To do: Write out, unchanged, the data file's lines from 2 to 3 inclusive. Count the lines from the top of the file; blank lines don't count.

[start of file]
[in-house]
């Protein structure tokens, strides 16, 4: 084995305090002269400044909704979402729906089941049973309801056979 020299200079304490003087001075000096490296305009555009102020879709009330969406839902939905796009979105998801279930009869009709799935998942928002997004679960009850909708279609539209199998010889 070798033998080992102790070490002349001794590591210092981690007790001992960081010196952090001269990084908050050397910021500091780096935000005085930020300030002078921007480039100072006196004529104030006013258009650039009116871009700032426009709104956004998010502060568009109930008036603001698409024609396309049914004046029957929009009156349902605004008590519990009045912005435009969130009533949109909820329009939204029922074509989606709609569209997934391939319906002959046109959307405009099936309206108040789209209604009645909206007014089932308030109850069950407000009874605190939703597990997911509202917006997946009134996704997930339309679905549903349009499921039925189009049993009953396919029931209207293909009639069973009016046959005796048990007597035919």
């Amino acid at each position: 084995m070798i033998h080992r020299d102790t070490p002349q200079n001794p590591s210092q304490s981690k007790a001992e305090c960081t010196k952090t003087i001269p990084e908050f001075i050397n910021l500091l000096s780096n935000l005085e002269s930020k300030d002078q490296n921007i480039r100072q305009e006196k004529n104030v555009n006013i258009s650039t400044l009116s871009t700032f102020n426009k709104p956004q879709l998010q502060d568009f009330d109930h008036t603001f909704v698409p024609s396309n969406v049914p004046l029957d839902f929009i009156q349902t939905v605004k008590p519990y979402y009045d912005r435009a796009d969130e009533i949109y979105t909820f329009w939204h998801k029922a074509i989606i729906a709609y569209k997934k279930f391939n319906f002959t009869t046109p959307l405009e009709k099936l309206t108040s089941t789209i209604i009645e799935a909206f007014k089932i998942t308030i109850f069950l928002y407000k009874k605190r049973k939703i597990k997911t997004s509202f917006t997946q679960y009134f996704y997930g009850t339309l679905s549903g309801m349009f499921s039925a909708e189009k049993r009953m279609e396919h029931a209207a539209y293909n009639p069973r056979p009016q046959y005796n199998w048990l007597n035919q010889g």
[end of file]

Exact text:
């Protein structure tokens, strides 16, 4: 084995305090002269400044909704979402729906089941049973309801056979 020299200079304490003087001075000096490296305009555009102020879709009330969406839902939905796009979105998801279930009869009709799935998942928002997004679960009850909708279609539209199998010889 070798033998080992102790070490002349001794590591210092981690007790001992960081010196952090001269990084908050050397910021500091780096935000005085930020300030002078921007480039100072006196004529104030006013258009650039009116871009700032426009709104956004998010502060568009109930008036603001698409024609396309049914004046029957929009009156349902605004008590519990009045912005435009969130009533949109909820329009939204029922074509989606709609569209997934391939319906002959046109959307405009099936309206108040789209209604009645909206007014089932308030109850069950407000009874605190939703597990997911509202917006997946009134996704997930339309679905549903349009499921039925189009049993009953396919029931209207293909009639069973009016046959005796048990007597035919």
């Amino acid at each position: 084995m070798i033998h080992r020299d102790t070490p002349q200079n001794p590591s210092q304490s981690k007790a001992e305090c960081t010196k952090t003087i001269p990084e908050f001075i050397n910021l500091l000096s780096n935000l005085e002269s930020k300030d002078q490296n921007i480039r100072q305009e006196k004529n104030v555009n006013i258009s650039t400044l009116s871009t700032f102020n426009k709104p956004q879709l998010q502060d568009f009330d109930h008036t603001f909704v698409p024609s396309n969406v049914p004046l029957d839902f929009i009156q349902t939905v605004k008590p519990y979402y009045d912005r435009a796009d969130e009533i949109y979105t909820f329009w939204h998801k029922a074509i989606i729906a709609y569209k997934k279930f391939n319906f002959t009869t046109p959307l405009e009709k099936l309206t108040s089941t789209i209604i009645e799935a909206f007014k089932i998942t308030i109850f069950l928002y407000k009874k605190r049973k939703i597990k997911t997004s509202f917006t997946q679960y009134f996704y997930g009850t339309l679905s549903g309801m349009f499921s039925a909708e189009k049993r009953m279609e396919h029931a209207a539209y293909n009639p069973r056979p009016q046959y005796n199998w048990l007597n035919q010889g």